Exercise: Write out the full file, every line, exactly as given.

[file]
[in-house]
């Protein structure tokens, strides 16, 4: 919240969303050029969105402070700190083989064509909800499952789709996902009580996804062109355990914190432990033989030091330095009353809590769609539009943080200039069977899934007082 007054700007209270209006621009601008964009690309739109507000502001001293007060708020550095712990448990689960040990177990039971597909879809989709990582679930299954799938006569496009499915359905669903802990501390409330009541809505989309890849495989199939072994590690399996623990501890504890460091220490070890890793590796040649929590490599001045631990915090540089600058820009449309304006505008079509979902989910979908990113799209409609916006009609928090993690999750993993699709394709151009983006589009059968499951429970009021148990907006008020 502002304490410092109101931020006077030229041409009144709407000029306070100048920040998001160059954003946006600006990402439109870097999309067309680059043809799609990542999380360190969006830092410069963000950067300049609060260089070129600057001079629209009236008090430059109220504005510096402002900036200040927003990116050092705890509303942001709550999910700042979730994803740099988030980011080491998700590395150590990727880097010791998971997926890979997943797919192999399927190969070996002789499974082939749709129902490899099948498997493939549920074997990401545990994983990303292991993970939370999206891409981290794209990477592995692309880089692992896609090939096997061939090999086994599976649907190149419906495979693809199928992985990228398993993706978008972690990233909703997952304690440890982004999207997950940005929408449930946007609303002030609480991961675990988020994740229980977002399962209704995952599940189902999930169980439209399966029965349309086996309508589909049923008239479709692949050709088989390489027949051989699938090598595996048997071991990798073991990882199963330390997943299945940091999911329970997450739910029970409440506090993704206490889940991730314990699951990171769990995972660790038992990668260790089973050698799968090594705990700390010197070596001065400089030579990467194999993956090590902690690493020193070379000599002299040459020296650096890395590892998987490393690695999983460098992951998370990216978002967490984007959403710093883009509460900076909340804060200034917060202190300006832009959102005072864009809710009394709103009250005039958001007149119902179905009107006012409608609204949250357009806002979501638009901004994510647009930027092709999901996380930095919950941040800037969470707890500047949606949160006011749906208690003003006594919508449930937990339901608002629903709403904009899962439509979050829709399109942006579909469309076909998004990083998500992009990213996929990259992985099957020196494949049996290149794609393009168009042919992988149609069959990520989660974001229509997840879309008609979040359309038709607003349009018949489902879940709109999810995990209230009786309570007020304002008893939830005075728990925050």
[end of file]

[in-house]
């Protein structure tokens, strides 16, 4: 919240969303050029969105402070700190083989064509909800499952789709996902009580996804062109355990914190432990033989030091330095009353809590769609539009943080200039069977899934007082 007054700007209270209006621009601008964009690309739109507000502001001293007060708020550095712990448990689960040990177990039971597909879809989709990582679930299954799938006569496009499915359905669903802990501390409330009541809505989309890849495989199939072994590690399996623990501890504890460091220490070890890793590796040649929590490599001045631990915090540089600058820009449309304006505008079509979902989910979908990113799209409609916006009609928090993690999750993993699709394709151009983006589009059968499951429970009021148990907006008020 502002304490410092109101931020006077030229041409009144709407000029306070100048920040998001160059954003946006600006990402439109870097999309067309680059043809799609990542999380360190969006830092410069963000950067300049609060260089070129600057001079629209009236008090430059109220504005510096402002900036200040927003990116050092705890509303942001709550999910700042979730994803740099988030980011080491998700590395150590990727880097010791998971997926890979997943797919192999399927190969070996002789499974082939749709129902490899099948498997493939549920074997990401545990994983990303292991993970939370999206891409981290794209990477592995692309880089692992896609090939096997061939090999086994599976649907190149419906495979693809199928992985990228398993993706978008972690990233909703997952304690440890982004999207997950940005929408449930946007609303002030609480991961675990988020994740229980977002399962209704995952599940189902999930169980439209399966029965349309086996309508589909049923008239479709692949050709088989390489027949051989699938090598595996048997071991990798073991990882199963330390997943299945940091999911329970997450739910029970409440506090993704206490889940991730314990699951990171769990995972660790038992990668260790089973050698799968090594705990700390010197070596001065400089030579990467194999993956090590902690690493020193070379000599002299040459020296650096890395590892998987490393690695999983460098992951998370990216978002967490984007959403710093883009509460900076909340804060200034917060202190300006832009959102005072864009809710009394709103009250005039958001007149119902179905009107006012409608609204949250357009806002979501638009901004994510647009930027092709999901996380930095919950941040800037969470707890500047949606949160006011749906208690003003006594919508449930937990339901608002629903709403904009899962439509979050829709399109942006579909469309076909998004990083998500992009990213996929990259992985099957020196494949049996290149794609393009168009042919992988149609069959990520989660974001229509997840879309008609979040359309038709607003349009018949489902879940709109999810995990209230009786309570007020304002008893939830005075728990925050």